Bottom Line: Zn(2+) effects on the proton chord conductance-voltage (g(H)-V) relationship indicated higher affinities, pK(a) 7 and pK(M) 8.CdCl(2) had similar effects as ZnCl(2) and competed with H(+), but had lower affinity.Zn(2+) applied internally via the pipette solution or to inside-out patches had comparatively small effects, but at high concentrations reduced H(+) currents and slowed channel closing.

View Article: PubMed Central - PubMed

Affiliation: Department of Molecular Biophysics, Rush Presbyterian St. Luke's Medical Center, Chicago, Illinois 60612, USA.

ABSTRACT
Inhibition by polyvalent cations is a defining characteristic of voltage-gated proton channels. The mechanism of this inhibition was studied in rat alveolar epithelial cells using tight-seal voltage clamp techniques. Metal concentrations were corrected for measured binding to buffers. Externally applied ZnCl(2) reduced the H(+) current, shifted the voltage-activation curve toward positive potentials, and slowed the turn-on of H(+) current upon depolarization more than could be accounted for by a simple voltage shift, with minimal effects on the closing rate. The effects of Zn(2+) were inconsistent with classical voltage-dependent block in which Zn(2+) binds within the membrane voltage field. Instead, Zn(2+) binds to superficial sites on the channel and modulates gating. The effects of extracellular Zn(2+) were strongly pH(o) dependent but were insensitive to pH(i), suggesting that protons and Zn(2+) compete for external sites on H(+) channels. The apparent potency of Zn(2+) in slowing activation was approximately 10x greater at pH(o) 7 than at pH(o) 6, and approximately 100x greater at pH(o) 6 than at pH(o) 5. The pH(o) dependence suggests that Zn(2+), not ZnOH(+), is the active species. Evidently, the Zn(2+) receptor is formed by multiple groups, protonation of any of which inhibits Zn(2+) binding. The external receptor bound H(+) and Zn(2+) with pK(a) 6.2-6.6 and pK(M) 6.5, as described by several models. Zn(2+) effects on the proton chord conductance-voltage (g(H)-V) relationship indicated higher affinities, pK(a) 7 and pK(M) 8. CdCl(2) had similar effects as ZnCl(2) and competed with H(+), but had lower affinity. Zn(2+) applied internally via the pipette solution or to inside-out patches had comparatively small effects, but at high concentrations reduced H(+) currents and slowed channel closing. Thus, external and internal zinc-binding sites are different. The external Zn(2+) receptor may be the same modulatory protonation site(s) at which pH(o) regulates H(+) channel gating.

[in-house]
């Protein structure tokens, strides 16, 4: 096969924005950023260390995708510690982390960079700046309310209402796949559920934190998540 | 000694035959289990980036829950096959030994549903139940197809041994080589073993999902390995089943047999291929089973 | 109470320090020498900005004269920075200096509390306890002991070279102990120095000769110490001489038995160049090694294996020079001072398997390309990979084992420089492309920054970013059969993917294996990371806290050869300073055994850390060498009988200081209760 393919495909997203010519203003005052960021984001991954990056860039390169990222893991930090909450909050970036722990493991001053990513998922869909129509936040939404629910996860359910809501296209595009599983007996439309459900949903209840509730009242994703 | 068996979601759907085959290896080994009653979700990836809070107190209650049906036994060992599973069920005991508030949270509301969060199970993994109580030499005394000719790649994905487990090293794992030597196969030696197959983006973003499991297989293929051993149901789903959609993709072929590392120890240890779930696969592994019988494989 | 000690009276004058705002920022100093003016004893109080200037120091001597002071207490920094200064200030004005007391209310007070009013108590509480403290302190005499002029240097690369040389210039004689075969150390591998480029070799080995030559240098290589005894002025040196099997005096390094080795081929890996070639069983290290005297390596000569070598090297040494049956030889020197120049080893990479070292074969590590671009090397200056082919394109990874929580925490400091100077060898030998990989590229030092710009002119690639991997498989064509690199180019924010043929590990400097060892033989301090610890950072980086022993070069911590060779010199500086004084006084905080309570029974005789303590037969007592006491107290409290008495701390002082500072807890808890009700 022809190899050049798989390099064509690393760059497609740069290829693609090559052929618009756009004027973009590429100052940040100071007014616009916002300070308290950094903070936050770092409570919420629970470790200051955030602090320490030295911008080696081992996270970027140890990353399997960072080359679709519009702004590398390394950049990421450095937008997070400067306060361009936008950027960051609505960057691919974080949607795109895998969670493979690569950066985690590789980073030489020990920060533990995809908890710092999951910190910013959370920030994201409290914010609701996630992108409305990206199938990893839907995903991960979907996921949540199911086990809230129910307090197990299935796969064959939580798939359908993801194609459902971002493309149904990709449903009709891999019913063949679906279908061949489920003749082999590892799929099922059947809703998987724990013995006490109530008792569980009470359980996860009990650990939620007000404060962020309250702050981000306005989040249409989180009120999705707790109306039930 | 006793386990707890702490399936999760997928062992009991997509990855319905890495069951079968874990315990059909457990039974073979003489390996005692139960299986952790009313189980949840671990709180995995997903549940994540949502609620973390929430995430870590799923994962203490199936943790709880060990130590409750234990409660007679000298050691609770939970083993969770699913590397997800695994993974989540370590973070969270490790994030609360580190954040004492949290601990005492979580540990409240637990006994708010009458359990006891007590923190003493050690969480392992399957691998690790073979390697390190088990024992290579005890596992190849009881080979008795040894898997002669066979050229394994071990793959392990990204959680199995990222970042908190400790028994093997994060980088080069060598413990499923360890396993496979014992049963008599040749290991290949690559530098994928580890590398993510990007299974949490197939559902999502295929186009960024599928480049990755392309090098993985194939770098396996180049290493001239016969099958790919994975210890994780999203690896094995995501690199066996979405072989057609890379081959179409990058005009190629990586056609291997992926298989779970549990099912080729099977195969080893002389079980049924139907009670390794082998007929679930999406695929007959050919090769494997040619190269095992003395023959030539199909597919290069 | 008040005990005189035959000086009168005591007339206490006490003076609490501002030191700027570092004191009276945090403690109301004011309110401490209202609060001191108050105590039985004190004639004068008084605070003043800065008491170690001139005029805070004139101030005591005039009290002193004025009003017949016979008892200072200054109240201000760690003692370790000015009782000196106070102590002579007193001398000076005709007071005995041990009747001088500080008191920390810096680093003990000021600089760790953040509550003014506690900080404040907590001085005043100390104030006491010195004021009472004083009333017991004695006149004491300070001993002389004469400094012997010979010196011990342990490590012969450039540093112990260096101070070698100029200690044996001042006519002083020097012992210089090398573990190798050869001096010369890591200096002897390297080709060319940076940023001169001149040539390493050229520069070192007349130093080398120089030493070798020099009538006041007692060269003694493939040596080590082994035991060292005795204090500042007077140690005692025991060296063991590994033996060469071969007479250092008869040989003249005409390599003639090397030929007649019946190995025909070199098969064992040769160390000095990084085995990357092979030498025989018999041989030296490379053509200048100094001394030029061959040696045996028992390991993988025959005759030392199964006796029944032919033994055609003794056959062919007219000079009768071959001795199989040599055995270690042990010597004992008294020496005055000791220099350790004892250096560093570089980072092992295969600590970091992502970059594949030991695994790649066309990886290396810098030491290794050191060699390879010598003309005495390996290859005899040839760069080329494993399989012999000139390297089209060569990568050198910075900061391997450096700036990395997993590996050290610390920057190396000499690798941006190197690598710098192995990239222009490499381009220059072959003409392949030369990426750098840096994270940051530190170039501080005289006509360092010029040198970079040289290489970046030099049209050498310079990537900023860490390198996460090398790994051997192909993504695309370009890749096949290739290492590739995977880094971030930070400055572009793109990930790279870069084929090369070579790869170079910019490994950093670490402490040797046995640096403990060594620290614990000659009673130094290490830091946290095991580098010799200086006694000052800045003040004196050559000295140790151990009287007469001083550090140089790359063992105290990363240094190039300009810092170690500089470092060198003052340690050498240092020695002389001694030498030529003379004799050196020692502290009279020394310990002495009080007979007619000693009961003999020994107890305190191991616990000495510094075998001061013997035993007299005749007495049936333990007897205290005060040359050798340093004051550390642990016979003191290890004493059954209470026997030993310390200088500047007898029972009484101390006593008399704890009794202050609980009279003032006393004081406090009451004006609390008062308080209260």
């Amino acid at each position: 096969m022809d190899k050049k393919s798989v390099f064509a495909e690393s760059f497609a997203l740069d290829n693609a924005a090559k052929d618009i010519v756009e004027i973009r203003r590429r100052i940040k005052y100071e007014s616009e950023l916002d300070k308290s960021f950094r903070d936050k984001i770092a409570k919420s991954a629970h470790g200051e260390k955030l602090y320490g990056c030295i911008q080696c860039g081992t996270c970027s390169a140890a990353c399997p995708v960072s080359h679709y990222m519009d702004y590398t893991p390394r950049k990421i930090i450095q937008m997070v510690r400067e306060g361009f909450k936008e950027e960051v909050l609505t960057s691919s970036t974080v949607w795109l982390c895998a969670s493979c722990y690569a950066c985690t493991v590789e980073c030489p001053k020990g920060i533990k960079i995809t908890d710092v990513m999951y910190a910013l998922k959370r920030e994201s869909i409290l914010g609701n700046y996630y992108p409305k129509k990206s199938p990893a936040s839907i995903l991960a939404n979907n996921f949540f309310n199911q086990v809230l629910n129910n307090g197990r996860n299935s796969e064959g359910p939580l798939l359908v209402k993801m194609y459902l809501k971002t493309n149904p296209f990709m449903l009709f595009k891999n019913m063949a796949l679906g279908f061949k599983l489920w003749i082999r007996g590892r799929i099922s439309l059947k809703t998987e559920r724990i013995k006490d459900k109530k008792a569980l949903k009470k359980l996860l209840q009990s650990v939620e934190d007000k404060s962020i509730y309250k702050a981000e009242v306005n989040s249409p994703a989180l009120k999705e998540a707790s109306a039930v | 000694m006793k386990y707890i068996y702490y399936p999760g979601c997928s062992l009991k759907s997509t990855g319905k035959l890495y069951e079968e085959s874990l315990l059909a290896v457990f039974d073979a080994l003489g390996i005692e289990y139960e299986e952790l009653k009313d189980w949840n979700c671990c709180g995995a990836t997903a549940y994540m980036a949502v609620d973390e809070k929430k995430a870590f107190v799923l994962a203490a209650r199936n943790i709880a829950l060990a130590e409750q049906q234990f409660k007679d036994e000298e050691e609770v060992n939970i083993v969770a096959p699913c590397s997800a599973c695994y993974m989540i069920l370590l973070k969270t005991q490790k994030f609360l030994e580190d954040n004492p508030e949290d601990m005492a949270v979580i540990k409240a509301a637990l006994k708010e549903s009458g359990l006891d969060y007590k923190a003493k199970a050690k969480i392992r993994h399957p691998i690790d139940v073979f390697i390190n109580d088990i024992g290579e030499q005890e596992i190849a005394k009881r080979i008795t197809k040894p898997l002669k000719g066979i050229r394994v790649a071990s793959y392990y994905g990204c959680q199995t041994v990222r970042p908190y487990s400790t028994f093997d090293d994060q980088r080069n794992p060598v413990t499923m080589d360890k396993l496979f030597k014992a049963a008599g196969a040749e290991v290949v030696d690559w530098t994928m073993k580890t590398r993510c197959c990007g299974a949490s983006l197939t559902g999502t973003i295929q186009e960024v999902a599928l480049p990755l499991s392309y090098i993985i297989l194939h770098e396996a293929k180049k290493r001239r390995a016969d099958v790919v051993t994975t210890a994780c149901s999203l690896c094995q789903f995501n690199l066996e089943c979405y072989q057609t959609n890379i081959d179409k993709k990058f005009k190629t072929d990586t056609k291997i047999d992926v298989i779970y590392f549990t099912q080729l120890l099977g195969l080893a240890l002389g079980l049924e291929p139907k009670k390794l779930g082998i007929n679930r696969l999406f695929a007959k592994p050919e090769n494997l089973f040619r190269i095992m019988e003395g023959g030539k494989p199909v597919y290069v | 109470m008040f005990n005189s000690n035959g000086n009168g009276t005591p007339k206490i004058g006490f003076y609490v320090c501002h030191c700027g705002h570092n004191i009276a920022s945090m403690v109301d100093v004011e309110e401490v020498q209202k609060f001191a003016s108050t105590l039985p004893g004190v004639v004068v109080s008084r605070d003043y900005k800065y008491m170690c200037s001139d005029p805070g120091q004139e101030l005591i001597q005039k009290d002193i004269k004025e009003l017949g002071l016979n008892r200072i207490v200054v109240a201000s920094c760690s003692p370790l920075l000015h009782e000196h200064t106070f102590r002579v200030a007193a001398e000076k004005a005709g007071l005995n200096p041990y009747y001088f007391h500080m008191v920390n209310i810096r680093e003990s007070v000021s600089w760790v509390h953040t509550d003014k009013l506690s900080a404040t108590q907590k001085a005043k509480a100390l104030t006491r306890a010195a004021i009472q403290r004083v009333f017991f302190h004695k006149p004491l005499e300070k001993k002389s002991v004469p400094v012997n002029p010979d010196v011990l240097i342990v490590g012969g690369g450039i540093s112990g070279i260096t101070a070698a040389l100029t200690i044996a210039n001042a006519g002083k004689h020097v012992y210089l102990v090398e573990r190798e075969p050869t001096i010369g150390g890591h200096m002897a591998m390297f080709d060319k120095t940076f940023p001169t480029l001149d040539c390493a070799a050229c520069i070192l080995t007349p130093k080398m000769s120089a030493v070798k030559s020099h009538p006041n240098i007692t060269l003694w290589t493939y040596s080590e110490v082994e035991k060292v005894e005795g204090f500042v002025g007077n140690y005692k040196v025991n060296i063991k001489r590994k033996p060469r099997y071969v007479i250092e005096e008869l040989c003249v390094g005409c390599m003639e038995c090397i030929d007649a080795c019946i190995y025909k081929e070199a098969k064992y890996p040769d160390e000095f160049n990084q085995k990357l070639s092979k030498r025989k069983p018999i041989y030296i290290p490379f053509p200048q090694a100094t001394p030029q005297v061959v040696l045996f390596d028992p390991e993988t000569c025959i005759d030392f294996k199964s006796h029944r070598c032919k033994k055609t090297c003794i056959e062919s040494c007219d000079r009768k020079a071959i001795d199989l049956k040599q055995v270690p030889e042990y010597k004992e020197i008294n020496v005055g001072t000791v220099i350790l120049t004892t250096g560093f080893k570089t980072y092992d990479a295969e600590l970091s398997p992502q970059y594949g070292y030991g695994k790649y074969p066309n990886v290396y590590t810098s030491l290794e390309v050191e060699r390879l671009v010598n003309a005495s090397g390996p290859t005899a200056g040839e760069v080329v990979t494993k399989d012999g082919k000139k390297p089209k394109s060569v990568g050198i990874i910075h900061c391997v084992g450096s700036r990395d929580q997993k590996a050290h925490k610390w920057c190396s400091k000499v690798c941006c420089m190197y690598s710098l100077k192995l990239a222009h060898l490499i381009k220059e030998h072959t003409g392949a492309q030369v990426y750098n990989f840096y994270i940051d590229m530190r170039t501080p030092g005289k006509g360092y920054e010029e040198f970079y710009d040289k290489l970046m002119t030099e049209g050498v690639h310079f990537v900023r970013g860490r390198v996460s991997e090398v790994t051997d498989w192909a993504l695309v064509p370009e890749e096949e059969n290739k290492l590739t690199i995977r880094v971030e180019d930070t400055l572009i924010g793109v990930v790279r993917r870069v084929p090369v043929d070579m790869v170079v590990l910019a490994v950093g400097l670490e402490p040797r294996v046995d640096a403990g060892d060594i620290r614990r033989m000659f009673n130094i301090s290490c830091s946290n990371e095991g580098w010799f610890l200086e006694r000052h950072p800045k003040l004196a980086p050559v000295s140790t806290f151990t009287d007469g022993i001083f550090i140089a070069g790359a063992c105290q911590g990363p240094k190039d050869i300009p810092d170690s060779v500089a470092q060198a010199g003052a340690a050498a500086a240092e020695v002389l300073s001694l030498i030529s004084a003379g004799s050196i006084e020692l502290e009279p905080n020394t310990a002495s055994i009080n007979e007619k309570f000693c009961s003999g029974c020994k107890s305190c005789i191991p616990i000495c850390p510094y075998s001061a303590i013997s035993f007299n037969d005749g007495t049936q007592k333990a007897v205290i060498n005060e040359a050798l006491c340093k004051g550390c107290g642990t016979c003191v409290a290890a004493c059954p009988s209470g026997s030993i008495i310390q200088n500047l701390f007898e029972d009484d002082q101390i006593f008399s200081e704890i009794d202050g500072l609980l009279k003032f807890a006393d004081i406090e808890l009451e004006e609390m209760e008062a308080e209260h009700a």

Show MeSH
Related in: MedlinePlus